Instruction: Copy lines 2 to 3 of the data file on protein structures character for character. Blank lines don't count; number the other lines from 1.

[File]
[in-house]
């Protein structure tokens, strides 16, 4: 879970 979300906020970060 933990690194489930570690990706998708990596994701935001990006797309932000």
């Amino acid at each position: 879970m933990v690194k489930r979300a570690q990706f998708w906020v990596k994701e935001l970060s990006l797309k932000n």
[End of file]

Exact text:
């Protein structure tokens, strides 16, 4: 879970 979300906020970060 933990690194489930570690990706998708990596994701935001990006797309932000």
């Amino acid at each position: 879970m933990v690194k489930r979300a570690q990706f998708w906020v990596k994701e935001l970060s990006l797309k932000n």